Gov. Christie announces Greystone Psychiatric Hospital demolition plan for open space | State | -- Your State. Your News.

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Gov. Christie announces Greystone Psychiatric Hospital demolition plan for open space

greystonepsych110311_optHistoric Kirkbride Building could be saved


Gov. Chris Christie Thursday announced a $27 million plan to convert approximately 165 acres of the original Greystone Psychiatric Hospital property in Parsippany, Morris County, to open space parkland.

The original state-run Greystone psychiatric hospital closed after 132-years of operation in 2008. The modern replacement hospital facility that opened in 2007 will remain in operation.

The plan calls for the demolition of dilapidated buildings, environmental remediation, and the conversion of the acreage to open space, operated by the Morris County park system.

The property also contains a sewage treatment plant and wetlands. In 2002, 300 acres were turned over to Morris County for use as open space.

An integral part of the plan calls for determining the feasibility of redeveloping the historic Kirkbride Building, the old hospital’s main structure. The study will determine if there are any economically self-sustaining uses for the building and incorporate those findings into the final implementation plan for Greystone.

"My administration is committed to implementing a plan that finally provides a responsible resolution for the future of the shuttered facilities at Greystone Park and the property they sit on,” Christie said. “By doing so, we are fulfilling the state’s obligation to clean up this dormant site in an environmentally and fiscally sound manner.

"When the state closes a facility, it has a responsibility to clean up after itself,” the governor said. “As the state has done with brownfields and other dormant or contaminated sites around the state, this plan for Greystone continues our commitment to convert these types of sites to productive public uses with a sustainable approach that includes site demolition, environmental remediation, and its transition to open space for the recreational benefit of our residents."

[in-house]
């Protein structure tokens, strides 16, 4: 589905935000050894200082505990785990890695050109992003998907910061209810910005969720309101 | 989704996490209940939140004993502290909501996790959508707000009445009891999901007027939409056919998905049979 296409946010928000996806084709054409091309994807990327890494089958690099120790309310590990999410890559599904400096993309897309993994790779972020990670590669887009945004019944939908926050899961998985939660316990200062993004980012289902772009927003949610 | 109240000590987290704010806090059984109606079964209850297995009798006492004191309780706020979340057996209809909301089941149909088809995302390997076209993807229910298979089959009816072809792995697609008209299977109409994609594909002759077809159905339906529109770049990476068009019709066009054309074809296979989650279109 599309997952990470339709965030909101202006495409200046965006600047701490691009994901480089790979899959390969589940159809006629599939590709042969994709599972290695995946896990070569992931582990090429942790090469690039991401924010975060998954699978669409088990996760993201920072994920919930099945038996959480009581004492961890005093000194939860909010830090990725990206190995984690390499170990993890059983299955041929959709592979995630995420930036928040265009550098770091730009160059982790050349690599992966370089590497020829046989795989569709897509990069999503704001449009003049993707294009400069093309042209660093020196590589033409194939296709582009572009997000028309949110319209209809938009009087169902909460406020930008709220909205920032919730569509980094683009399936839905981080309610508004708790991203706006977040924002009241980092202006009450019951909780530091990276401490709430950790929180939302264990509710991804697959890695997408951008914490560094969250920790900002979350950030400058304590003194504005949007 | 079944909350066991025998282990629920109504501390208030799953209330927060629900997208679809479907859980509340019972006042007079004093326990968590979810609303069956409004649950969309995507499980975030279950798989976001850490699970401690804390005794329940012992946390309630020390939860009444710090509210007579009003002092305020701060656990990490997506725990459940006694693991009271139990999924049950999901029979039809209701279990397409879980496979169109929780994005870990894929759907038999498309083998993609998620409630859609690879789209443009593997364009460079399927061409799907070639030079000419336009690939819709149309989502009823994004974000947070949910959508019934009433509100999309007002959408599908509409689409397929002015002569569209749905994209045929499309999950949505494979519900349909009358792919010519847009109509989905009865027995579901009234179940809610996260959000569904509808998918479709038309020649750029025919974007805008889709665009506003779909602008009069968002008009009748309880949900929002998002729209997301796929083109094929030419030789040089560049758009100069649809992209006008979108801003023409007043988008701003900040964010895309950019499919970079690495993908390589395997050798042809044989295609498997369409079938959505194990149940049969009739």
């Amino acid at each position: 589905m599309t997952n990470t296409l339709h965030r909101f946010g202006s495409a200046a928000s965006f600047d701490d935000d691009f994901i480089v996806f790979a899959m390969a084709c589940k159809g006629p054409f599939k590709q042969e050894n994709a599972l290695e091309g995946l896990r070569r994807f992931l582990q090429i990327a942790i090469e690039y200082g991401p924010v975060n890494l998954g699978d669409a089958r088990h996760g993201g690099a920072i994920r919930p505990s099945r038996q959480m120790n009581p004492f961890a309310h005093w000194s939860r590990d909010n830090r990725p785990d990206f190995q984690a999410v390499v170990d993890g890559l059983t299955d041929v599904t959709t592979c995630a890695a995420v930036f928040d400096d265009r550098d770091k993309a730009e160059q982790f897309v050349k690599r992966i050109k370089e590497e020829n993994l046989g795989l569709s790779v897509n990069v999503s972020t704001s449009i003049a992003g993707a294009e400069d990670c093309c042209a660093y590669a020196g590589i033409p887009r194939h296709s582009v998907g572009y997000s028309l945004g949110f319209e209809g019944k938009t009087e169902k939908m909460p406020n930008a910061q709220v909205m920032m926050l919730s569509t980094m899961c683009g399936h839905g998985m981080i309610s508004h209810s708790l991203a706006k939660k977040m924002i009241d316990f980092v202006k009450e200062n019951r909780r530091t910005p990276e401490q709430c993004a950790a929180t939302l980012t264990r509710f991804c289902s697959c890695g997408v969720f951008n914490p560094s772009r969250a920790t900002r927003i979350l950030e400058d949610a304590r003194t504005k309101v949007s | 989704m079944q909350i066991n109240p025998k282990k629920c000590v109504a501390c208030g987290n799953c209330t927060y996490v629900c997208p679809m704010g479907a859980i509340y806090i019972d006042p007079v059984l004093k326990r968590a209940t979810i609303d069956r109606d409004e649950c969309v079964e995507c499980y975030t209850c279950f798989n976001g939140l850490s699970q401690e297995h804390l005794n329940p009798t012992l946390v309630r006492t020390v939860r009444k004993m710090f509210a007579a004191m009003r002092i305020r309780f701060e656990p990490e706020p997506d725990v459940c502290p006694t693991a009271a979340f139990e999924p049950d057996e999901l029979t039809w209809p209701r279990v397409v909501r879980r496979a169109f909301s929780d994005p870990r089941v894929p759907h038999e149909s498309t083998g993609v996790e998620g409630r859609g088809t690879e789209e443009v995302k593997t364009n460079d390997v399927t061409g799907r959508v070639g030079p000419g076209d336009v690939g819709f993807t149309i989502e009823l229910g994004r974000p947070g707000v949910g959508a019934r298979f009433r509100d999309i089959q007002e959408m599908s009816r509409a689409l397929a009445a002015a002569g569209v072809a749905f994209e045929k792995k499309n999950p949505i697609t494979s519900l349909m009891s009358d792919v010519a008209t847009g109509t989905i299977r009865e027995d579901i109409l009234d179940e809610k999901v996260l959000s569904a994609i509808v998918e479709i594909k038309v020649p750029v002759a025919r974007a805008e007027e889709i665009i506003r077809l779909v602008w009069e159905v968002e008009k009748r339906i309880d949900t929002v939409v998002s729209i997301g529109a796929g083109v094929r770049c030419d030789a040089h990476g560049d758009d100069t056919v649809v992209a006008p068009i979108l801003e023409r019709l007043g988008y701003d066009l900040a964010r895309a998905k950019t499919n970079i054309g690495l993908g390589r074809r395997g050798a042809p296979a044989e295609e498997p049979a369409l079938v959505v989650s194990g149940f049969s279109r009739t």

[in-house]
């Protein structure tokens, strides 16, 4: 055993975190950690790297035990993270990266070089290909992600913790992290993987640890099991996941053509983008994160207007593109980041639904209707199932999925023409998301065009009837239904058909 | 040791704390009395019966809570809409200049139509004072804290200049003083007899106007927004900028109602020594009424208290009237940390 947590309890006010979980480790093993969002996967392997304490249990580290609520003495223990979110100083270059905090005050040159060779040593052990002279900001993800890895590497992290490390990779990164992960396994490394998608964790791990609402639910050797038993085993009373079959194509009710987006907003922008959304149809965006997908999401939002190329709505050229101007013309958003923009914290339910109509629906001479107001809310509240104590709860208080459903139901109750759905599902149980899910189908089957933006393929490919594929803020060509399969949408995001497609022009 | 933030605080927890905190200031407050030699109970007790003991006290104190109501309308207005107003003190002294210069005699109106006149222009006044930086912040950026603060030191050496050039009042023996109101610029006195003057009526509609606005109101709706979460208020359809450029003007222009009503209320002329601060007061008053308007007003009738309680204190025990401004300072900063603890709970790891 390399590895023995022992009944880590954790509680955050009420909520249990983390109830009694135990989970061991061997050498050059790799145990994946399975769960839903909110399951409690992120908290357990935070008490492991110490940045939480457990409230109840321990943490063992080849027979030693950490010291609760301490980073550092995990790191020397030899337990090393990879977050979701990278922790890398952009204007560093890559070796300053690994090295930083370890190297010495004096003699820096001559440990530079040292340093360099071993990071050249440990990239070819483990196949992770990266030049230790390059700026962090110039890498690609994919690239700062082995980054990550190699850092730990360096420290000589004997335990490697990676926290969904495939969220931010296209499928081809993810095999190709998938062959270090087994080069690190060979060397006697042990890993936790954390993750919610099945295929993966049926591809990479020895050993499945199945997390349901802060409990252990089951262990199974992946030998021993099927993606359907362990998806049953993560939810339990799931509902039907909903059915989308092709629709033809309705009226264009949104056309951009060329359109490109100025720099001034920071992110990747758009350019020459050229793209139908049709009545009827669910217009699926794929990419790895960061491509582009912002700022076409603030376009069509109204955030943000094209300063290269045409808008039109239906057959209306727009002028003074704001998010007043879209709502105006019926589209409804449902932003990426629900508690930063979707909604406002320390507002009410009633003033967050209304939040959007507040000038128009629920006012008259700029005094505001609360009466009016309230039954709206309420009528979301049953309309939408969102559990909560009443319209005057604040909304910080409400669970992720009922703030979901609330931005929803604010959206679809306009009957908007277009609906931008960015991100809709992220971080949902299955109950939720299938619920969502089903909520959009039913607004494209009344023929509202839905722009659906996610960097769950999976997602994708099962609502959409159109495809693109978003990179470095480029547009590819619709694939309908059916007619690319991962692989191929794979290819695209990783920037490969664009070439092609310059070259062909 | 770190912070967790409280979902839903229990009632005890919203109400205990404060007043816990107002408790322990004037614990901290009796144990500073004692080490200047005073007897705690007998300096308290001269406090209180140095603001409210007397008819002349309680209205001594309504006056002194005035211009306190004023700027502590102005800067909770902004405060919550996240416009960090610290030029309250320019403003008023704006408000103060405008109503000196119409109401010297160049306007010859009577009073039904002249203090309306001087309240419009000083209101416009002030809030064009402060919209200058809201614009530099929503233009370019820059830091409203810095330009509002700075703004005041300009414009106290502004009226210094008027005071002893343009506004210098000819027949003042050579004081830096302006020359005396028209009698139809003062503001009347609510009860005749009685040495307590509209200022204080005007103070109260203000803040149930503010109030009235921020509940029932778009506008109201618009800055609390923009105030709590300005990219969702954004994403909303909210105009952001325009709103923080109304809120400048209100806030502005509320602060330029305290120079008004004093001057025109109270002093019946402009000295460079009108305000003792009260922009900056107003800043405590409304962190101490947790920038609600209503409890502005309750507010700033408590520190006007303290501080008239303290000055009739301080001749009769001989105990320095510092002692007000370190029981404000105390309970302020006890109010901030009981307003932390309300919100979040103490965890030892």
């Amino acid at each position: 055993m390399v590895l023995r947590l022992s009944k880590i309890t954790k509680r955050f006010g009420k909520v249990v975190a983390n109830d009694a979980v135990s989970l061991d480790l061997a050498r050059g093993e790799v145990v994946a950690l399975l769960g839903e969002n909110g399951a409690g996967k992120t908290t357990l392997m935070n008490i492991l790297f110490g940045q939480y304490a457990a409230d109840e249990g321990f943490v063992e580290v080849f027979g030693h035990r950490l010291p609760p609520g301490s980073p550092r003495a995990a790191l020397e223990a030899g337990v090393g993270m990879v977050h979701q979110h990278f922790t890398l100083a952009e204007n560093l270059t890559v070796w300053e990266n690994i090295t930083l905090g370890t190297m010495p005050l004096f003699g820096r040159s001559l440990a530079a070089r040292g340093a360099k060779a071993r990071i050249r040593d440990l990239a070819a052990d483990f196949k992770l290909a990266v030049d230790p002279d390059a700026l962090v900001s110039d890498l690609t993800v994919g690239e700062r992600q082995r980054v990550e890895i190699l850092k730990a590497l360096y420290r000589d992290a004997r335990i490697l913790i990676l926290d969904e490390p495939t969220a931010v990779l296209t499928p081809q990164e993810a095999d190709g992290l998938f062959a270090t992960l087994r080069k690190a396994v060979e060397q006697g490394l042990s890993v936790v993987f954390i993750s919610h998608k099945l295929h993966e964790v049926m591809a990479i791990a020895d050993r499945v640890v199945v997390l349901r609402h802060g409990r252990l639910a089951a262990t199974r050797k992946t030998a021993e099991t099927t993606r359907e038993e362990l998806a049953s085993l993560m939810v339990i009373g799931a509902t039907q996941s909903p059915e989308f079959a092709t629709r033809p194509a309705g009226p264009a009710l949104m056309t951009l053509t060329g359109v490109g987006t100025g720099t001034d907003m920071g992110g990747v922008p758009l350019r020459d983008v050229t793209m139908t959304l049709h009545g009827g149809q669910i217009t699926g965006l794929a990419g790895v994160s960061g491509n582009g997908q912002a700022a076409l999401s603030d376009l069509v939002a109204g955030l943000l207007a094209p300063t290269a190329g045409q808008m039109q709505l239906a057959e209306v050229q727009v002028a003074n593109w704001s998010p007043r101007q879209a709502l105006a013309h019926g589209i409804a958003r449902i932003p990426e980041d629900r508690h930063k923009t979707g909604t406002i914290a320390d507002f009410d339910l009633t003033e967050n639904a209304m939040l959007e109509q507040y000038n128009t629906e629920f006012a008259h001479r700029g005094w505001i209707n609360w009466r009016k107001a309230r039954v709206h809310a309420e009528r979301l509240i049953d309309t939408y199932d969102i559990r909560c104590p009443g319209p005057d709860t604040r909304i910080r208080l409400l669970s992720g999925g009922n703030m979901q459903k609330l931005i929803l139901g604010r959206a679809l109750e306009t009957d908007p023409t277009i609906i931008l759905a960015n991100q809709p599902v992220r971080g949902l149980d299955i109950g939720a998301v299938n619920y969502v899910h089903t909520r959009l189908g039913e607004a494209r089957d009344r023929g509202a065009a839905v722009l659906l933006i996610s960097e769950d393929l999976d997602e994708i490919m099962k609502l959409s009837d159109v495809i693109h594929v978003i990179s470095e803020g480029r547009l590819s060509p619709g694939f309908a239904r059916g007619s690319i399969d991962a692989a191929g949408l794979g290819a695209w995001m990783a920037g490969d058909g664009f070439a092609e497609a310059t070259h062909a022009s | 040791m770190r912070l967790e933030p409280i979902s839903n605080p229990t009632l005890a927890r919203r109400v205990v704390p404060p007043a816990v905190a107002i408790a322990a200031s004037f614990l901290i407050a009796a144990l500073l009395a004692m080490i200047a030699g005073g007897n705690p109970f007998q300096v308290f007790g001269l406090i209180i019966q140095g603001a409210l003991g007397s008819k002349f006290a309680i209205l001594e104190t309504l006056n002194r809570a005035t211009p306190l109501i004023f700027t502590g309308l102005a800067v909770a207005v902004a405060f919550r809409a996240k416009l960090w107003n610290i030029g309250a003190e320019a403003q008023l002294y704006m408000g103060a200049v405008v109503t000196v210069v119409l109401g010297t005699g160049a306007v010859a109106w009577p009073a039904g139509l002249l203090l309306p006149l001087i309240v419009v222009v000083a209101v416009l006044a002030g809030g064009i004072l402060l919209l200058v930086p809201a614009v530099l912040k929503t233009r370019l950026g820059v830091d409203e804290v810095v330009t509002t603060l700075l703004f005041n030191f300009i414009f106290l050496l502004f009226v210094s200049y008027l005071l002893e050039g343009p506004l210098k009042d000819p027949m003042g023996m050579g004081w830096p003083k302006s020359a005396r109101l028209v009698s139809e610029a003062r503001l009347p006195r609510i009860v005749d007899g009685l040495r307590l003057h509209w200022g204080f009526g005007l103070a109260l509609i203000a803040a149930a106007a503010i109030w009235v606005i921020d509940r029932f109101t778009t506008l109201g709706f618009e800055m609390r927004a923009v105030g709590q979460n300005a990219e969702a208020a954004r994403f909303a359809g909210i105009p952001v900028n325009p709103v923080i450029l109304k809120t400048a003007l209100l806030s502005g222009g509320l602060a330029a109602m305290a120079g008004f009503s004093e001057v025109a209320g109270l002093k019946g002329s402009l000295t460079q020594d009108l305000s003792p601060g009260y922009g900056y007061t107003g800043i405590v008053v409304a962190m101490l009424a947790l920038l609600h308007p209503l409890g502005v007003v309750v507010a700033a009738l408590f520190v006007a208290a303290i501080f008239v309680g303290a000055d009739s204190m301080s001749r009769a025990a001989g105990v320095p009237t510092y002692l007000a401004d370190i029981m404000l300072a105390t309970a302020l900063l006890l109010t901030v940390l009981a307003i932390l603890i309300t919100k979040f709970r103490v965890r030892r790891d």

“After seeing the Greystone Park site in person, it was clear to me that we must finish the job of turning the site into one that could be used and enjoyed by the public,” state Treasurer Andrew Sidamon-Eristoff said. “Under Governor Christie’s plan, we are able to meet that obligation at Greystone in a manner that is both fiscally responsible and that continues the Administration’s progress in expanding open space resources for New Jerseyans to utilize.”

To achieve the plan, Requests For Proposal (RFP) for environmental and design consultant services will be issued to perform an engineering and environmental assessment for work at the site throughout 2012. Subsequent RFPs will then be issued to implement the recommendations on the required remediation and demolition work throughout 2013.

"We are working diligently and taking creative approaches across our state to clean up and restore abandoned and contaminated sites, like the Greystone property, for new and beneficial uses for our communities and residents,” state Environmental Protection Commissioner Bob Martin said. “We want to take currently unused assets and turn them into open spaces and parks for the community.”

In partnership with Morris County, financing for the project will be provided through bonds available through the state Economic Development Authority, including redevelopment bonds, and open space funding. The state will retain ownership of the site until the bonds are retired.

Sen. Joe Pennacchio (R-Morris) said he is pleased to learn of the plan.